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Do We Punish High Income Criminals Too Heavily?

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  • Lott, John R, Jr
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    Abstract

    Many critics believe that since high income criminals can afford to purchase better legal services they are less severely punished than poor criminals who commit equivalent crimes. Others are concerned that the penalties imposed on criminals are "too small." This paper shows that ignoring the effect conviction has on later earnings dramatically underestimates the total monetary penalty paid by those convicted and that the penalty structure is extremely progressive. Where evidence on the probability of conviction is available, it shows that the highest income criminals face the highest expected penalties. Copyright 1992 by Oxford University Press.

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    Bibliographic Info

    Article provided by Western Economic Association International in its journal Economic Inquiry.

    Volume (Year): 30 (1992)
    Issue (Month): 4 (October)
    Pages: 583-608

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    Handle: RePEc:oup:ecinqu:v:30:y:1992:i:4:p:583-608

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    Cited by:
    1. Armstrong, J. Scott & Green, Kesten C., 2012. "Effects of corporate social responsibility and irresponsibility policies," MPRA Paper 43007, University Library of Munich, Germany.
    2. Levitt, Steven D., 1997. "Incentive compatibility constraints as an explanation for the use of prison sentences instead of fines," International Review of Law and Economics, Elsevier, vol. 17(2), pages 179-192, June.
    3. Eric Rasmusen, 1995. "``Stigma and Self-Fulfilling Expectations of Criminality''," Law and Economics 9506001, EconWPA.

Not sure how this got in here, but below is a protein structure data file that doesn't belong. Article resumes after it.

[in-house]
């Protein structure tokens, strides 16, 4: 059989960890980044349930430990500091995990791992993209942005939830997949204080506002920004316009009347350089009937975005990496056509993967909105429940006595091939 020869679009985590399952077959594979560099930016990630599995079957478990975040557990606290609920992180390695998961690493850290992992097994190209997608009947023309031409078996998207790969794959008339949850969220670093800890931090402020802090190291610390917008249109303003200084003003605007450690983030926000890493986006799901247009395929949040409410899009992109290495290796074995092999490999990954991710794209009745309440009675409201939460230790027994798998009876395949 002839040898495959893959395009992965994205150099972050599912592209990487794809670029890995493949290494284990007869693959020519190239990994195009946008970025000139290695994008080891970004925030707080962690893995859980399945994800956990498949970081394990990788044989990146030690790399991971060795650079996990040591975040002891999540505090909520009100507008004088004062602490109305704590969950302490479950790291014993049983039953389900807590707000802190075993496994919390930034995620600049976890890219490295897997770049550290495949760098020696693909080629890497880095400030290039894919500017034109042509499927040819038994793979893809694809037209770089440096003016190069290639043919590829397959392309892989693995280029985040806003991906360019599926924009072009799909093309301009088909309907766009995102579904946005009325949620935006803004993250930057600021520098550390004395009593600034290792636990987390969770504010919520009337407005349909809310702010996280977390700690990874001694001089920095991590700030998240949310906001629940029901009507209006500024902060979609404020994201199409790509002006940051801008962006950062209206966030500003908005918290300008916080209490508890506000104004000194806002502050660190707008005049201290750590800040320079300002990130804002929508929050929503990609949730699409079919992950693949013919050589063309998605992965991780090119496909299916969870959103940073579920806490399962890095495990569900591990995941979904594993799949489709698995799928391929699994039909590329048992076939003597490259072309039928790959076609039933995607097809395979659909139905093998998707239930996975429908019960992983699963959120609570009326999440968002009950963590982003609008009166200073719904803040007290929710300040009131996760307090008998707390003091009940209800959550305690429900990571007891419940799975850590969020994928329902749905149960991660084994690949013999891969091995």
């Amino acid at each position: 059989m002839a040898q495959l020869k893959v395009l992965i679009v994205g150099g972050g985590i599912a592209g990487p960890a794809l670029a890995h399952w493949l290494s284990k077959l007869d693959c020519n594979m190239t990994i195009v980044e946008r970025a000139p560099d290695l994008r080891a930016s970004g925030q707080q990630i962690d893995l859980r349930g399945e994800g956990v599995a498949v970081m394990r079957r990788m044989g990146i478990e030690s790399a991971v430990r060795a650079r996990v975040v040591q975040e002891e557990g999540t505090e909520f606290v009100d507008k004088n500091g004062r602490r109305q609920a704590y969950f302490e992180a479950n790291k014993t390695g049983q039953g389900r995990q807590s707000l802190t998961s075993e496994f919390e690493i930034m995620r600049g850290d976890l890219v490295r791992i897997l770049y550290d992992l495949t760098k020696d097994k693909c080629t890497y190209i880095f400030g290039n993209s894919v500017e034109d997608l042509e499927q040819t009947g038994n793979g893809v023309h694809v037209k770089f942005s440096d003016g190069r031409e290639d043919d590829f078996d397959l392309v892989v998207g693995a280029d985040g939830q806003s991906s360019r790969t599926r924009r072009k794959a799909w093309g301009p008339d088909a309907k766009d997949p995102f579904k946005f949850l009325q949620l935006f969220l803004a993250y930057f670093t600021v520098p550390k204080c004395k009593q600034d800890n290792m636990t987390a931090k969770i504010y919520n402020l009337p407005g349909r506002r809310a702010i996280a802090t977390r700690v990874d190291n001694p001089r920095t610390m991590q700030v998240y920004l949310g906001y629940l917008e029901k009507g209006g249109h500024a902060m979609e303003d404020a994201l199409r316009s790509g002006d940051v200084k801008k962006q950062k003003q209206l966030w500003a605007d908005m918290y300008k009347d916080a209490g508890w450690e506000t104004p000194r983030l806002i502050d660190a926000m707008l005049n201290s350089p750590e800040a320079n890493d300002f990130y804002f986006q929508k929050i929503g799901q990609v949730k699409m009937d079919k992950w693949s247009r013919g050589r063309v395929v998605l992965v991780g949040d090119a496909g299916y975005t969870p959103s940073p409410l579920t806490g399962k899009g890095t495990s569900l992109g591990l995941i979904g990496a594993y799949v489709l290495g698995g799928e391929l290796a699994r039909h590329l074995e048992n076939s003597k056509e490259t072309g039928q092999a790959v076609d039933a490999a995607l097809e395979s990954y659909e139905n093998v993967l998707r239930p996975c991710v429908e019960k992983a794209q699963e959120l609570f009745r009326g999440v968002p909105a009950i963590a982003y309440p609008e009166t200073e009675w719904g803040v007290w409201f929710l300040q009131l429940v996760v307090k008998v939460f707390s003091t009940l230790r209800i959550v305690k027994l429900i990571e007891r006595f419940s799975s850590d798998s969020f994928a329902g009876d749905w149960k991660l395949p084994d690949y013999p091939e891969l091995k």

4. Goodman, John C. & Porter, Philip, 2002. "Is the criminal justice system just?," International Review of Law and Economics, Elsevier, vol. 22(1), pages 25-39, July.
    5. Jeffrey R. Kling, 2004. "Incarceration Length, Employment, and Earnings," Working Papers 873, Princeton University, Department of Economics, Industrial Relations Section..
    6. Kenneth Avio, 1998. "The Economics of Prisons," European Journal of Law and Economics, Springer, vol. 6(2), pages 143-175, September.
    7. Matthew Baker & Niklas J. Westelius, 2009. "Crime, Expectations and The Deterrence Hypothesis," Hunter College Department of Economics Working Papers 425, Hunter College: Department of Economics.
    8. Todd Cherry, 2001. "Financial penalties as an alternative criminal sanction: Evidence from panel data," Atlantic Economic Journal, International Atlantic Economic Society, vol. 29(4), pages 450-458, December.
    9. Anna Aizer & Joseph J. Doyle, Jr., 2013. "Juvenile Incarceration, Human Capital and Future Crime: Evidence from Randomly-Assigned Judges," NBER Working Papers 19102, National Bureau of Economic Research, Inc.
    10. Kobayashi, Bruce H. & Lott, John Jr., 1996. "In defense of criminal defense expenditures and plea bargaining," International Review of Law and Economics, Elsevier, vol. 16(4), pages 397-416, December.
    11. P.J. Engelen, 2006. "An economic analysis of the Bekaert NV insider trading case," Working Papers 06-04, Utrecht School of Economics.
    12. Kelly Bedard & Eric Helland, . "The Location of Women's Prisons and the Deterrence Effect of 'Harder' Time," Claremont Colleges Working Papers 2000-06, Claremont Colleges.
    13. Robert E. Hoyt & David B. Mustard & Lars S. Powell, 2005. "The Effectiveness of Insurance Fraud Statutues: Evidence from Automobile Insurance," Risk and Insurance 0501001, EconWPA.
    14. Lars P. Feld & Jean-Robert Tyran, 2002. "Why People Obey the Law: Experimental Evidence from the Provision of Public Goods," CESifo Working Paper Series 651, CESifo Group Munich.
    15. repec:fth:prinin:450 is not listed on IDEAS
    16. Peter-Jan Engelen, 2006. "Difficulties in the criminal prosecution of insider trading—A clinical study of the Bekaert case," European Journal of Law and Economics, Springer, vol. 22(2), pages 121-141, September.
    17. Pelletan, Jacques, 2009. "Education, travail et activité criminelle : un modèle d’allocation temporelle à trois périodes," Economics Papers from University Paris Dauphine 123456789/3482, Paris Dauphine University.
    18. Mudambi, Ram & Paul, Chris, 2003. "Domestic drug prohibition as a source of foreign institutional instability: an analysis of the multinational extralegal enterprise," Journal of International Management, Elsevier, vol. 9(3), pages 335-349.

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